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  • Happy Easter Everyone! We will be fully available for photography or video work over the bank holiday long weekend! Whilst we will not have our office fully manned, the duty photographer can be reached by calling, or emailing our picture desk in the normal method! Have a good break!

I recently had the opportunity to shoot some documentary style photography for the launch of Specsavers “Healthcall” service.

This is an excellent free service offered by the opticians to the community where they come out to the home and do eye tests and also supply new glasses.

I was asked to go along and document this, in as unobtrusive a way as possible. Which is my favourite thing, truth be told. So all available light, and a chance to push the 5dmk3 to a high iso.

Everything was shot in colour, but with this sort of thing I do sometimes like to make a black and white edit.

Thanks to the gang at Specsavers, and here is a small selection from the job.

Healthcall 01

Healthcall 08

Healthcall 03

Healthcall 04

Healthcall 05

Healthcall 06

Healthcall 07

Please remember all of these images are copyright and should only be used on this blog.

Thanks!

RIP Sue Townsend.

We were all sorry to hear this morning of the death of Leicester author Sue Townsend, at the age of 68.

Sue of course was the author of the Adrian Mole series of books, and had been a regular subject of ours over the years.
Most recently we had photographed her for the Sunday Times to mark the release of her book “The Woman who went to bed for a year”.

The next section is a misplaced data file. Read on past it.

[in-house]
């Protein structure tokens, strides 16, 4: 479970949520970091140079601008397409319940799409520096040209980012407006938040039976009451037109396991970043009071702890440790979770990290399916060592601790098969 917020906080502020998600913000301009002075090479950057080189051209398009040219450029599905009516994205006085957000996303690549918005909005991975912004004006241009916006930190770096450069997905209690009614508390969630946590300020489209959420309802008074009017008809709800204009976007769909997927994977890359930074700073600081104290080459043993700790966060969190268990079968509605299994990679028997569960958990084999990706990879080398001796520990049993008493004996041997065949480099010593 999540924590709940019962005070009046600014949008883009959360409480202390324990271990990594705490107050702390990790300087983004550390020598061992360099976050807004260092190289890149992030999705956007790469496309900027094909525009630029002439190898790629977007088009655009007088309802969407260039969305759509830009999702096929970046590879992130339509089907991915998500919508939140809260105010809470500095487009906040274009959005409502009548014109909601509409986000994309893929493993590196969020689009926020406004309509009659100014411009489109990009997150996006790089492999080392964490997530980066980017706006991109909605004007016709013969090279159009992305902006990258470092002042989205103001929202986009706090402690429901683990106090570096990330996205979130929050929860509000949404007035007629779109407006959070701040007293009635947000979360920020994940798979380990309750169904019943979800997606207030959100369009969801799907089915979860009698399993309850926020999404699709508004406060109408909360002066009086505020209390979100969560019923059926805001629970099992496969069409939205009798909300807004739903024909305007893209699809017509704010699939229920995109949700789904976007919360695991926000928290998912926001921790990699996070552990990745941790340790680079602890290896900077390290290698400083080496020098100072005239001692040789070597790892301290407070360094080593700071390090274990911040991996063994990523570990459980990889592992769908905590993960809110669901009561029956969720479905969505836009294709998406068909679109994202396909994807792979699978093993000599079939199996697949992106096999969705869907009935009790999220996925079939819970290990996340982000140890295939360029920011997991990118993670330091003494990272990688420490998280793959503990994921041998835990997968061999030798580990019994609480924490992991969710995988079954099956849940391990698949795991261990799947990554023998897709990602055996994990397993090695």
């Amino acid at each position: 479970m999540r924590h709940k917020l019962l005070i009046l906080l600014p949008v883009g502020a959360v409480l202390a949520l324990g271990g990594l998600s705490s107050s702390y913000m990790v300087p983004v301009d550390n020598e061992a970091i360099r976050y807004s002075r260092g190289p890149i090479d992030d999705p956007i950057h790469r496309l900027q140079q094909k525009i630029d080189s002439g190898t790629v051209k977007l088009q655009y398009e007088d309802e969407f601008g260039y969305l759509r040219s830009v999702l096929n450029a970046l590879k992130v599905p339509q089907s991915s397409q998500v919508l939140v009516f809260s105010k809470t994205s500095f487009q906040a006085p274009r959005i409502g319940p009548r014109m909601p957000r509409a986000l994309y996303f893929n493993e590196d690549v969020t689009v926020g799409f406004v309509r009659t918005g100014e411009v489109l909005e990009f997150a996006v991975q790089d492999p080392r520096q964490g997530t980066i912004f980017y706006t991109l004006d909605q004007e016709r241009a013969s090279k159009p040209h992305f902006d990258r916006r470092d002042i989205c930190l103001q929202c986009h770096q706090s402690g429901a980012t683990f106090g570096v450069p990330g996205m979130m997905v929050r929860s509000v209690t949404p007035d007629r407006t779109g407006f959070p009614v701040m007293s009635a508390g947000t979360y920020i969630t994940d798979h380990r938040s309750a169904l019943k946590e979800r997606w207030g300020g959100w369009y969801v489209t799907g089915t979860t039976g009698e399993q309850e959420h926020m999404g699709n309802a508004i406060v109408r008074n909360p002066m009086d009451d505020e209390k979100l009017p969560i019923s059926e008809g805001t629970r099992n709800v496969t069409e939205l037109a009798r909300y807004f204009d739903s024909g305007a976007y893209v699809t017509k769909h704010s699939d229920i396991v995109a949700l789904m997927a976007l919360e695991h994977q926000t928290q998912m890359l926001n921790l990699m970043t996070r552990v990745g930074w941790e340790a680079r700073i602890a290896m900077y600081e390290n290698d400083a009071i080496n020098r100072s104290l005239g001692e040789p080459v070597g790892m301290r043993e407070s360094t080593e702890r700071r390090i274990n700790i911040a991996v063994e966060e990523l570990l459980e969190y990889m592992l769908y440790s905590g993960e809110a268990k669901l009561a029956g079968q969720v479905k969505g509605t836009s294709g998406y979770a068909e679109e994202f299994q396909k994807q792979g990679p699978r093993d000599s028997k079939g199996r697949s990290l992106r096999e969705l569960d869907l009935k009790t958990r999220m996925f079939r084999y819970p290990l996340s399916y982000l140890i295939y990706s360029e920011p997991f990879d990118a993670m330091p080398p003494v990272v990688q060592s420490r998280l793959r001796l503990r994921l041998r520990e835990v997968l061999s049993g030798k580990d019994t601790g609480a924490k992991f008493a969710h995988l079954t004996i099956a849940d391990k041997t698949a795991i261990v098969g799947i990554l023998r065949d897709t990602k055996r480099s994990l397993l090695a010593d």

Author Sue Townsend pictured at her home in Leicester to promote her book "The woman that went to bed for a year". It was announced today that she had passed away after a short ilness at the age of 68. David Marsden / PAGEONE

Vivacous and welcoming, photographing her was always a good experience, and we have several autographed books of hers as a result!
She lived a fairly modest existence in Leicester for such a successful author, which I always found surprising.
Sue was Leicester born and bred, and left school at the age of 15 to work in a factory. She wrote her first novel whilst living on the city’s Saffron Lane estate.
Considering the seminal nature of her early works, which captured the zeitgeist of the Thatcher era, I have always been surprised that she has not been honoured by the state, (she was granted the freedom of Leicester city a few years ago). I suspect that this is the result of her modest non-London centric life.

Sue will be missed by everyone who met her, and is a sad loss for both her family, and everyone in Leicester.

Author Sue Townsend at home in Leicester. Shortly after she received a kidney transplant from her son Sean. It has been announced today that she has passed away at the age of 68. Doug Marke / PAGE ONE

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